You don't need to mow down a Wal-Mart employee or kidnap a teenager and force her into prostitution to make headlines in Phoenix. Just ask Jose Avila, a Valley wiseacre who's made news (not to mention the rounds of network talk shows) thanks to his super-thrifty approach to home furnishing. Avila wasn't looking for national attention when he decorated his East Valley apartment entirely in furniture he made from Federal Express shipping cartons. He was just another slacker, tired of sitting on the floor and too broke to afford IKEA. His designs, which include a nine-foot couch, a bed, a desk, and a dining set, are on display at FedExFurniture.com, alongside the various threats and cease-and-desist orders FedEx has lately been winging Avila's way. The 21-year-old pink-haired software engineer isn't worried. Stanford Law School has taken up his case, and Avila intends to prevail in spreading his cardboard-furniture message: "It's OK to be ghetto!"
New Times: Okay. Cardboard furniture. What's going on here?
Jose Avila: I got a job and I moved out here, but I didn't want to screw my friends back in L.A. out of our lease agreement, so I ended up paying rent in two locations. I couldn't afford to go out and buy a bunch of furniture. I was sitting on the floor. Then a friend of mine, Tom, sent me a picture of a small, modest FedEx desk he'd built. I thought, That's ingenious. I've got all these boxes sitting next to me, but I can make it a little more artistic, a little more creative -- more room for my legs; a hideaway compartment in my couch -- so I started designing furniture.
NT: Wait. You're not the originator of FedEx furniture? You stole the idea?
Avila: Well, I stole it from my good friend, Tom. We've been friends for years.
NT: Why FedEx boxes?
Avila: I ship FedEx frequently, and I had a bunch of their boxes lying around. I use them quite a lot, even though I'm being sued by FedEx.
NT: Hang on, here. You have an account with FedEx, so you called them and said, "I need 200 boxes sent over"?
Avila: I think there's a tad over 300 boxes here.
NT: You must be the reason I couldn't find a shipping carton at Kinko's the other day.
Avila: It probably could be related. Maybe some of the people who saw my Web site are trying to make their own furniture.
NT: Does IKEA know about you? Maybe you could get a job with them.
Avila: I've not gotten a call from them yet, but I'll be happy to speak with them. I'm a software engineer, but I've taken drafting and architecture courses, so I have a bunch of structural design experience. And I can make a bed out of a couple dozen cardboard boxes.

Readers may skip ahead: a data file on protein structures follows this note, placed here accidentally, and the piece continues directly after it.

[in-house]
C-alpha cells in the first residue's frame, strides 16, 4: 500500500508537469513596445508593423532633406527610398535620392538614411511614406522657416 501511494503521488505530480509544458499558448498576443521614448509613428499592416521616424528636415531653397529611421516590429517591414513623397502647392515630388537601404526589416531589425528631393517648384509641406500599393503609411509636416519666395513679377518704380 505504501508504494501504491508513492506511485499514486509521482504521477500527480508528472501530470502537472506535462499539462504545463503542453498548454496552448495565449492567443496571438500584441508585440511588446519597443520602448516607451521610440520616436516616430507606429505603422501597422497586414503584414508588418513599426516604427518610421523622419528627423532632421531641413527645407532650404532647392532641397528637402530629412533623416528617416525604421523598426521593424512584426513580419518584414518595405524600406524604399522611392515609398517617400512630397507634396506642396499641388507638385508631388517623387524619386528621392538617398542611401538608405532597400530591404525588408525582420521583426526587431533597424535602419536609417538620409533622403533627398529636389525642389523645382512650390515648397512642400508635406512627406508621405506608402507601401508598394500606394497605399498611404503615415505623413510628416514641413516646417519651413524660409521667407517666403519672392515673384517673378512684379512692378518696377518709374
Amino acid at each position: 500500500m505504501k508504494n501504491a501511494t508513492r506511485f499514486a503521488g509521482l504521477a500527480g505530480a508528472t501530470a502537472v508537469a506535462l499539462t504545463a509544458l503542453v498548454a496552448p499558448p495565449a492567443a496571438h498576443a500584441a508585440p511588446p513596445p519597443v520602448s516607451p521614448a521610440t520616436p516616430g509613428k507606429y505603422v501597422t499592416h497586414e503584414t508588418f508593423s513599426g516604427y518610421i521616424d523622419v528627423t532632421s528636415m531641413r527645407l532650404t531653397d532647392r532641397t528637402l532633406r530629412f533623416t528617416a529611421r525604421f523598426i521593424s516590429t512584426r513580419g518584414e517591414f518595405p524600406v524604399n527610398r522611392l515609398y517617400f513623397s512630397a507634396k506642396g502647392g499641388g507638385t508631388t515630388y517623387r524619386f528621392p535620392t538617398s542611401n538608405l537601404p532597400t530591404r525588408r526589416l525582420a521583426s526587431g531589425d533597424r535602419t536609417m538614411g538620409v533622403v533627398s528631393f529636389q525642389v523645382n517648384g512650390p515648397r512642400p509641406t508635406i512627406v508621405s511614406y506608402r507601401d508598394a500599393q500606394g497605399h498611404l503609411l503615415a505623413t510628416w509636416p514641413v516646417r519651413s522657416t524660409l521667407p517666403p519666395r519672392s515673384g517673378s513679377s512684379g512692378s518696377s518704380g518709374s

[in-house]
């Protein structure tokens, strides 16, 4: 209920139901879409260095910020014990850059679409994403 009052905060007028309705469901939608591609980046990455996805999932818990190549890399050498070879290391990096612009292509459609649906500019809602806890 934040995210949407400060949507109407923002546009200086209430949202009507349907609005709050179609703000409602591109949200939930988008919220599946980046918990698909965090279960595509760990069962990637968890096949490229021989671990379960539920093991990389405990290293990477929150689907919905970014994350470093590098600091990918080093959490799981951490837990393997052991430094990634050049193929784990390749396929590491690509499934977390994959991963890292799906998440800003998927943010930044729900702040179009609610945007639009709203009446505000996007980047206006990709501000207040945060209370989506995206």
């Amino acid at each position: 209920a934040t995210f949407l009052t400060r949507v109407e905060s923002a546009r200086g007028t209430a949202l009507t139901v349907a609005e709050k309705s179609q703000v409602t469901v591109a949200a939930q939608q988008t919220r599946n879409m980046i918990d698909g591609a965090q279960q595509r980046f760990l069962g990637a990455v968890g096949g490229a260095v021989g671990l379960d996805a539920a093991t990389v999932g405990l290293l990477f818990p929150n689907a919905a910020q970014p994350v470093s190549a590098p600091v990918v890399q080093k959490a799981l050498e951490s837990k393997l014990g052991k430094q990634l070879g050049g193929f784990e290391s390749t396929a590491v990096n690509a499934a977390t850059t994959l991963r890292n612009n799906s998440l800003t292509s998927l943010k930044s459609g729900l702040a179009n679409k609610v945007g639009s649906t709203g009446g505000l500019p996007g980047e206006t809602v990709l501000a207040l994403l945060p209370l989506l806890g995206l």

NT: If I were the guys from FedEx, I wouldn't be suing you -- I'd be offering you a job as a spokesperson.
Avila: I would have been okay with that a while ago, but I don't think I'd accept that offer now.
NT: You're pissed off at them because they're suing you.
Avila: It's really their actions throughout the whole thing. When they first contacted me, they claimed a whole bunch of legal violations, and I felt threatened, so I hired a lawyer. I was more than happy to work with them; I ship with FedEx all the time; I actually look up to FedEx. So they sent me a cease-and-desist order, and they tried to get my Web site shut down. My lawyers filed a counter-notice.
NT: Has anyone introduced FedEx to the First Amendment?
Avila: Yeah, you'd think they'd know about that stuff. They sent out a letter again asking us to take down the site, and [my lawyer] again said, "Our client is in the right."
NT: What's FedEx's problem?
Avila: They object to my Web site, and to the fact that I'm doing [media interviews] about making boxes into furniture. They started objecting when the whole thing pretty much went public. It's kind of exploded.
NT: I'll say. You're getting ready to do a bunch of talk shows.
Avila: CBS did a thing with me, and then they passed out their footage to everyone, including CNN. The local NBC affiliate came out, and then I got asked to do the Today show. I've done three live shows and six or seven recorded shows. Now I'm getting invited to come on talk shows.
NT: I hear Tyra Banks has a new talk show!